Foundation Engineering Sciences, Inc.

B-292834,B-292834.2: Dec 12, 2003

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Foundation Engineering Sciences, Inc. protests the selection by the Department of the Navy of GeoEnvironmental Resources, Inc. as the firm with which to negotiate an architect-engineer (A-E) contract for geotechnical engineering services at various activities within the geographical area of the Atlantic Division, Naval Facilities Engineering Command. Foundation argues that it was improper for the agency to credit GeoEnvironmental with the experience and qualifications of that firm's subcontractors and consultants, broadly alleges that it should have been found technically superior to the awardee, and asserts that the agency unreasonably ranked the protester lower than the awardee due to its concerns about the number of drilling rigs the protester proposed.

We deny the protest.

B-292834; B-292834.2, Foundation Engineering Sciences, Inc., December 12, 2003




DOCUMENT FOR PUBLIC RELEASE
The decision issued on the date below was subject to a GAO Protective Order. This redacted version has been approved for public release.

Decision

Matter of: Foundation Engineering Sciences, Inc.

File: B-292834; B-292834.2

Date: December 12, 2003

Robert E. Korroch, Esq., Williams Mullen, for the protester.
Paul R. Smith, Esq., and Robert E. Little, Esq., Naval Facilities Engineering Command, for the agency.
Susan K. McAuliffe, Esq., and Christine S. Melody, Esq., Office of the General Counsel, GAO, participated in the preparation of the decision.

DIGEST
Protest that agency should have selected the protester, the fourth-ranked firm, as the most highly qualified firm with which to negotiate an architect-engineer contract is denied where the record shows that the agency reasonably evaluated the protester's and the awardee's qualifications consistent with the evaluation factors and applicable procurement rules, and reasonably determined that, due to its relatively limited equipment availability, protester was not the most highly qualified of the firms.

DECISION

Foundation Engineering Sciences, Inc. protests the selection by the Department of the Navy of GeoEnvironmental Resources, Inc. as the firm with which to negotiate an architect-engineer (A-E) contract for geotechnical engineering services at various activities within the geographical area of the Atlantic Division, Naval Facilities Engineering Command. Foundation argues that it was improper for the agency to credit GeoEnvironmental with the experience and qualifications of that firm's subcontractors and consultants, broadly alleges that it should have been found technically superior to the awardee, and asserts that the agency unreasonably ranked the protester lower than the awardee due to its concerns about the number of drilling rigs the protester proposed.

We deny the protest.

This procurement of A-E services is being conducted pursuant to the procedures set forth in the Brooks Act, as amended, 40 U.S.C. 541 et seq. (2000), and its implementing regulations, Federal Acquisition Regulation (FAR) subpart 36.6. In accordance with those regulations, on March 24, 2003, the Navy synopsized the requirement; the procurement, set aside for small business concerns, was referenced as solicitation No. N62470-03-R-1133. Firms were invited to submit qualifications statements to be considered for negotiations with the agency for an indefinite-quantity contract for A-E services, including subsurface investigation, field and laboratory material testing and evaluation, geotechnical/foundation analysis, and construction and building material testing.[1] Interested A-E firms were to submit a completed standard form (SF) 254 (A-E and Related Services Questionnaire) and SF 255 (A-E and Related Services for Specific Project Questionnaire) detailing their qualifications. Firms were advised that their qualifications would be evaluated under seven evaluation factors; the first five were equally weighted, and the last two were of lesser importance. The seven evaluation factors were as follows: (1) specialized experience; (2) professional qualifications and technical competence in the type of work required; (3) ability to perform the work (in terms of the firm's permanent staff, projected workload, and performance schedule compliance); (4) past performance; (5) quality control program; (6) firm location and knowledge of the locality of the contract; and (7) volume of work.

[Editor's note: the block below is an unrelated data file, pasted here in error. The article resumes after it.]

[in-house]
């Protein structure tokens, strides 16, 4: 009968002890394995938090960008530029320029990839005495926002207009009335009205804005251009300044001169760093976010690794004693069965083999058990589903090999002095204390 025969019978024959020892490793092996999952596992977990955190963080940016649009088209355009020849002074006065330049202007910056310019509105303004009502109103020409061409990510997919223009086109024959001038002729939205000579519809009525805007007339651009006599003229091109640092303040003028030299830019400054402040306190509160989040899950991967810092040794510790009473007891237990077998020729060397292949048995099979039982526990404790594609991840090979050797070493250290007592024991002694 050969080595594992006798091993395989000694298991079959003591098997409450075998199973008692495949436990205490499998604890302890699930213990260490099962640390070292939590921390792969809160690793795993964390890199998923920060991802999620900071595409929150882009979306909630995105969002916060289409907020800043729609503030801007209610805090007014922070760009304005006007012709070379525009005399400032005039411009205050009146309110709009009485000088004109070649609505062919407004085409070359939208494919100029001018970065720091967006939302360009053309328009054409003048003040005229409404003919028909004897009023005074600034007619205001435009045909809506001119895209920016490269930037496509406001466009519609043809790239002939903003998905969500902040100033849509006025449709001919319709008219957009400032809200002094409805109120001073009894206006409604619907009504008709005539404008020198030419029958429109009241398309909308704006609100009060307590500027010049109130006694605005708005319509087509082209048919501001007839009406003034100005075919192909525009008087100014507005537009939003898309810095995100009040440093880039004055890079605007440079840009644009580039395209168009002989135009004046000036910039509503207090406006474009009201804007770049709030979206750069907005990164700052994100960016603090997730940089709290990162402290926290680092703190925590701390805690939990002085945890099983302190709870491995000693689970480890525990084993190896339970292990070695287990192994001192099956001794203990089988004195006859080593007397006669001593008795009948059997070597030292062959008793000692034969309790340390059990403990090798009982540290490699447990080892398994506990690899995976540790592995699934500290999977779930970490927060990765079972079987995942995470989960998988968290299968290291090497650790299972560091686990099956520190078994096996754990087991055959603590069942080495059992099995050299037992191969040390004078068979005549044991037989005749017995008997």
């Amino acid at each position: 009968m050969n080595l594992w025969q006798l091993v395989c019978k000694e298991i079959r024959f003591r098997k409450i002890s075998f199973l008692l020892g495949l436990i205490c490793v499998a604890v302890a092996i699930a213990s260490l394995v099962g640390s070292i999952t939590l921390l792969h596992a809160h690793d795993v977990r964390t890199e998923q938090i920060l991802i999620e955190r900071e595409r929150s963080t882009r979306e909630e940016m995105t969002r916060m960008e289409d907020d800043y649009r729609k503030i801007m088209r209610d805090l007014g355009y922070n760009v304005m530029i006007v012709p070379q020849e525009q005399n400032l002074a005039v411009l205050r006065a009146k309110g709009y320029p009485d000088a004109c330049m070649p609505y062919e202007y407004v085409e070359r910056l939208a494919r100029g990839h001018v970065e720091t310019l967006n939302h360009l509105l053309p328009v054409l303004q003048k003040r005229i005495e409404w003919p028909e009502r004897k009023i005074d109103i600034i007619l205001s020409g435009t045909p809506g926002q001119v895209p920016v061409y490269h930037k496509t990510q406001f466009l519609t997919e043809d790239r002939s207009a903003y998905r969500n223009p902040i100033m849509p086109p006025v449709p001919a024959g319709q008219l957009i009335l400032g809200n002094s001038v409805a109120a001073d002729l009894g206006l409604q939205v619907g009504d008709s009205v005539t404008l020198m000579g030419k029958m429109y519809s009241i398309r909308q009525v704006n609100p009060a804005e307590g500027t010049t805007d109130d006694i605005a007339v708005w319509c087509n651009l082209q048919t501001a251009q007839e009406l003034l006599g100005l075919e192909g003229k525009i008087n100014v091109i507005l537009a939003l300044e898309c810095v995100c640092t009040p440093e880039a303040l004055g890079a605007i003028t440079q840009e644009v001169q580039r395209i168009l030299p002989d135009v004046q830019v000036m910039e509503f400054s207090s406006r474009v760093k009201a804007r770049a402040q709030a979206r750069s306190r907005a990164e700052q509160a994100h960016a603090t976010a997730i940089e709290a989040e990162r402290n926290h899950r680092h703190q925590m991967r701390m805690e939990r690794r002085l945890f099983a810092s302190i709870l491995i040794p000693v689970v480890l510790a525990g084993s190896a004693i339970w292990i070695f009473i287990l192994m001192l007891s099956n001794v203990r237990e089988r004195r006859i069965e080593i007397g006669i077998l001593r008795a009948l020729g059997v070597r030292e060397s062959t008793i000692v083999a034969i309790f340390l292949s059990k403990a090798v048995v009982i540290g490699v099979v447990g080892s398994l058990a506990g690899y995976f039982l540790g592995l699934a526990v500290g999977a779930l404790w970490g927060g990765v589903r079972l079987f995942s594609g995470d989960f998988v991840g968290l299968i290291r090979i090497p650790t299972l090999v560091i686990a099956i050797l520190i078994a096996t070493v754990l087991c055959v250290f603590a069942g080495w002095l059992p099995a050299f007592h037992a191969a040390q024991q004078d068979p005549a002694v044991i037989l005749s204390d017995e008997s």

Firms were instructed to demonstrate their own and their key consultants' qualifications for evaluation. For example, in terms of demonstrating the ability to perform, firms were instructed to discuss both their own and their consultants' experience, and the working history and relationship between the team members; for this evaluation factor, firms were specifically instructed to demonstrate the ability to complete an emergency work order of $20,000 or less within 10 days, as well as the ability to complete multiple concurrent projects, such as four work orders issued within a 10'day period.

Fifteen firms submitted their qualifications for evaluation. The agency's evaluation panel reviewed each firm's submissions, chose the five highest-rated firms, and conducted interviews with those firms. At the conclusion of its review, the evaluation board ranked GeoEnvironmental first in line for further negotiations; the protester, Foundation, was ranked fourth of the five firms. An award of a contract for the required services ultimately was made to GeoEnvironmental.